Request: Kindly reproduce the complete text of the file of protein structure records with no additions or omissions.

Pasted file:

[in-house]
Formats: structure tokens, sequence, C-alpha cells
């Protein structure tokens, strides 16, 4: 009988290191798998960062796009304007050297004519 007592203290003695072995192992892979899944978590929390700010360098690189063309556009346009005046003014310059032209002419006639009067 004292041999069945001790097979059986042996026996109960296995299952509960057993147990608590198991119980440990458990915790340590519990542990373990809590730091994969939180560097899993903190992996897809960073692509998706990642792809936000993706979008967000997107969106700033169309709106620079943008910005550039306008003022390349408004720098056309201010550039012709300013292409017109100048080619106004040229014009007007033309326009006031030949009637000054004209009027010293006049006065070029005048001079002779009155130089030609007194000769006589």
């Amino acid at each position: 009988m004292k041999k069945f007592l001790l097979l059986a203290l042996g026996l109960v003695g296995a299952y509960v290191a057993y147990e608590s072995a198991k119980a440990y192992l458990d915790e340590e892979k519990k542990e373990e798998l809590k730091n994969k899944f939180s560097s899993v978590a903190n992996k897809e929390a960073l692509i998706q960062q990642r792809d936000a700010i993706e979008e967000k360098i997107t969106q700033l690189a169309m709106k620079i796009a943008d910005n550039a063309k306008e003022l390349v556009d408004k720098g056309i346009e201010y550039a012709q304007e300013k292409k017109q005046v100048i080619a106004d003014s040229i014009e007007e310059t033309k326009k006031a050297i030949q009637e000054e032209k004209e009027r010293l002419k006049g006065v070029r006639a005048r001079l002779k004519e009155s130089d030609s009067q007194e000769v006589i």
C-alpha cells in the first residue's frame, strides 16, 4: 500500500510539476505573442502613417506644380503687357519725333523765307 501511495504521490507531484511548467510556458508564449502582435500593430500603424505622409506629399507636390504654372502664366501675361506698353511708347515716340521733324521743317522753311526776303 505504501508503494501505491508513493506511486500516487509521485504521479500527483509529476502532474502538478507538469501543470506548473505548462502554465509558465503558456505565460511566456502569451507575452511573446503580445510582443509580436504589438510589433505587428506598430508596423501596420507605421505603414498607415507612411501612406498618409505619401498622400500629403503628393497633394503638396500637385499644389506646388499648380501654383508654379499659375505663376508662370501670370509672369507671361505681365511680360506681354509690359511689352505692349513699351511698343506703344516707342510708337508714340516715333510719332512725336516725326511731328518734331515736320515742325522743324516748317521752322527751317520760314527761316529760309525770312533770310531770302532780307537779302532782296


[in-house]
Formats: structure tokens, sequence, C-alpha cells
């Protein structure tokens, strides 16, 4: 009988290191798998960062796009304007050297004519 007592203290003695072995192992892979899944978590929390700010360098690189063309556009346009005046003014310059032209002419006639009067 004292041999069945001790097979059986042996026996109960296995299952509960057993147990608590198991119980440990458990915790340590519990542990373990809590730091994969939180560097899993903190992996897809960073692509998706990642792809936000993706979008967000997107969106700033169309709106620079943008910005550039306008003022390349408004720098056309201010550039012709300013292409017109100048080619106004040229014009007007033309326009006031030949009637000054004209009027010293006049006065070029005048001079002779009155130089030609007194000769006589």
């Amino acid at each position: 009988m004292k041999k069945f007592l001790l097979l059986a203290l042996g026996l109960v003695g296995a299952y509960v290191a057993y147990e608590s072995a198991k119980a440990y192992l458990d915790e340590e892979k519990k542990e373990e798998l809590k730091n994969k899944f939180s560097s899993v978590a903190n992996k897809e929390a960073l692509i998706q960062q990642r792809d936000a700010i993706e979008e967000k360098i997107t969106q700033l690189a169309m709106k620079i796009a943008d910005n550039a063309k306008e003022l390349v556009d408004k720098g056309i346009e201010y550039a012709q304007e300013k292409k017109q005046v100048i080619a106004d003014s040229i014009e007007e310059t033309k326009k006031a050297i030949q009637e000054e032209k004209e009027r010293l002419k006049g006065v070029r006639a005048r001079l002779k004519e009155s130089d030609s009067q007194e000769v006589i």
C-alpha cells in the first residue's frame, strides 16, 4: 500500500510539476505573442502613417506644380503687357519725333523765307 501511495504521490507531484511548467510556458508564449502582435500593430500603424505622409506629399507636390504654372502664366501675361506698353511708347515716340521733324521743317522753311526776303 505504501508503494501505491508513493506511486500516487509521485504521479500527483509529476502532474502538478507538469501543470506548473505548462502554465509558465503558456505565460511566456502569451507575452511573446503580445510582443509580436504589438510589433505587428506598430508596423501596420507605421505603414498607415507612411501612406498618409505619401498622400500629403503628393497633394503638396500637385499644389506646388499648380501654383508654379499659375505663376508662370501670370509672369507671361505681365511680360506681354509690359511689352505692349513699351511698343506703344516707342510708337508714340516715333510719332512725336516725326511731328518734331515736320515742325522743324516748317521752322527751317520760314527761316529760309525770312533770310531770302532780307537779302532782296